Forget about feel-good fairy tale stories about a nice kid from the wrong side of the tracks making it big on a game show, as was portrayed in the acclaimed 2008 British film "Slumdog Millionaire"; it seems that the real way to become a millionaire in India these days is to fake your company's earnings and then bail out of your company stock position before the scam collapses. At least, that seems to have been the be plotline surrounding the recent scandal in one of India's signature outsourcing IT companies, Satyam Computer Service (NYSE:SAY).
So, Who Want to Be a Millionaire?
According to a recent Bloomberg report, in the months prior to the disclosure by Chairman Ramalingu Raja that he'd fabricated more than $1 billion in cash and assets and overstated earnings for years, nine company insiders, including the chief financial officer, pocketed a tidy $1.8 million from share sales on the Bombay Stock Exchange. The combined insider selling in Satyam during this time turned out to be more than the total for the other 30 Indian companies in the country's benchmark Sensex Index. One has to wonder how the local regulators missed all of this.
Unfortunately for the rest of the company's shareholders, Satyam has been virtually wiped out as the shares have now nosedived 83% since the fraud was revealed.
More Bad News
More unsettling news for investors in the once booming Indian tech sector came in the form of another embarrassing revelation by rival IT sourcing giant Wipro (NYSE:WIT)
The company disclosed that it is barred from doing business with the World Bank for a four-year period, from 2007 to 2011. The ban stems from what the bank regarded as an "improper benefit" that was given to World Bank employees by Wipro in 2000 in the form of shares extended at the initial public offering price. While the number of shares involved is minimal and no ethical violations appear to have occurred, the fact that a similar eight-year ban was slapped on Satyam by the bank raises the possibility that something more serious may be afoot. That prompted a 12% sell-off in Wipro shares on the disclosure.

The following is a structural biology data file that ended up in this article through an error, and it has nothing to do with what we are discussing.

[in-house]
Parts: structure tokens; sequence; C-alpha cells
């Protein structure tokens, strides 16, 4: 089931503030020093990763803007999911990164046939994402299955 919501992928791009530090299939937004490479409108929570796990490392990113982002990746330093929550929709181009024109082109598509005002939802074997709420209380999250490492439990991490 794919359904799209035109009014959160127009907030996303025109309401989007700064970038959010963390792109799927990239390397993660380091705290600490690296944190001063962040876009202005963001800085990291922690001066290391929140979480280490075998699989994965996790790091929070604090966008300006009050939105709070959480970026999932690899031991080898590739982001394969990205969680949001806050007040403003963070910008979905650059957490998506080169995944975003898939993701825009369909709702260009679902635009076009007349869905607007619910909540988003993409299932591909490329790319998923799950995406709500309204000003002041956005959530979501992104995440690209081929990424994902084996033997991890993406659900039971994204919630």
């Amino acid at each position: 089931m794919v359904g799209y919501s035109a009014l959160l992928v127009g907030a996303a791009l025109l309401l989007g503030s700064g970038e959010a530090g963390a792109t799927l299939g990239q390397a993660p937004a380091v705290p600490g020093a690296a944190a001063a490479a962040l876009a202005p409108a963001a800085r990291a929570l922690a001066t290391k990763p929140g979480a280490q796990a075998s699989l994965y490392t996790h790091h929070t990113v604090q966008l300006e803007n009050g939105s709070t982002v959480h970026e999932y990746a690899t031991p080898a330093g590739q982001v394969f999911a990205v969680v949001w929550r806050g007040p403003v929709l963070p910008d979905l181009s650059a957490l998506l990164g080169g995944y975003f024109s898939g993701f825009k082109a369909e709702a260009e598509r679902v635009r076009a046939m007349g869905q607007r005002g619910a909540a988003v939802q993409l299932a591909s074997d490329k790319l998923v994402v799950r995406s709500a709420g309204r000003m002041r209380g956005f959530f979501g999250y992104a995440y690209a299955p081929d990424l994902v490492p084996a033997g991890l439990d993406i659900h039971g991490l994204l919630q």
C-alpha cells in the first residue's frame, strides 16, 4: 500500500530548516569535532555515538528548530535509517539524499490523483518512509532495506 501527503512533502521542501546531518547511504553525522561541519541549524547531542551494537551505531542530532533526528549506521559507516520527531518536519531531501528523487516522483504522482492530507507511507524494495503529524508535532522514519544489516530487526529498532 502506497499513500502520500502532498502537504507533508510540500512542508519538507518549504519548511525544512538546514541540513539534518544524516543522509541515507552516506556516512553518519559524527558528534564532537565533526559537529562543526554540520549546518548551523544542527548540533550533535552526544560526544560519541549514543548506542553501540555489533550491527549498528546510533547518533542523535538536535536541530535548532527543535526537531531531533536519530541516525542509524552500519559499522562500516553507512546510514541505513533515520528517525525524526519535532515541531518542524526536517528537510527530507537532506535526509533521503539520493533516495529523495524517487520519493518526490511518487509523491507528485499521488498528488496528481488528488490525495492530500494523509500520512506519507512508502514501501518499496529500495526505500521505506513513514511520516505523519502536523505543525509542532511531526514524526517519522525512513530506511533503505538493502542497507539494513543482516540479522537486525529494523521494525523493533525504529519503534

Is Indian Tech Wrecked?
So has all this scandal dealt a mortal blow to India's shining IT industry success story? Definitely not. What's more likely to happen is a reshuffling of the deck.
For industry top dog like Infosys (Nasdaq:INFY), watching disaster and disarray unfold among rivals might just be the "schadenfreude" moment required to get on top of the game. This is a major possibility, as Infosys recently reported record-breaking earnings results, which jumped an expectations-beating 33% on a 35% increase in revenues. CEO S. Gopalakrishnan was also quoted as saying that his company could win more orders in the future as customers defect from Satyam and Wipro. All this prompted a healthy 5.9% gain in the company's shares - the largest gain since November 10.
Other potential winners include U.S. operators Accenture Ltd (NYSE:ACN) and Cognizant (Nasdaq:CTSH), both of which maintain large offshore centers and service Satyam clients like Kimberly-Clark (NYSE:KMB). Both companies' shares have been steady gainers since the news of Satyam's fraud broke on January 7.
The Bottom Line
In the current tough business climate, top outsourcing clients like Citigroup (NYSE:C) and General Electric (NYSE:GE) are still going to take advantage of India's strong value proposition when it comes to doing IT work. The fact that the Indian rupee is now 19% cheaper against the U.S. dollar should also provide additional incentive to keep the outsourcing contract flow strong for the foreseeable future.
Be sure to check out our Investment Scams Tutorial to learn about other scams that can destroy shareholder value.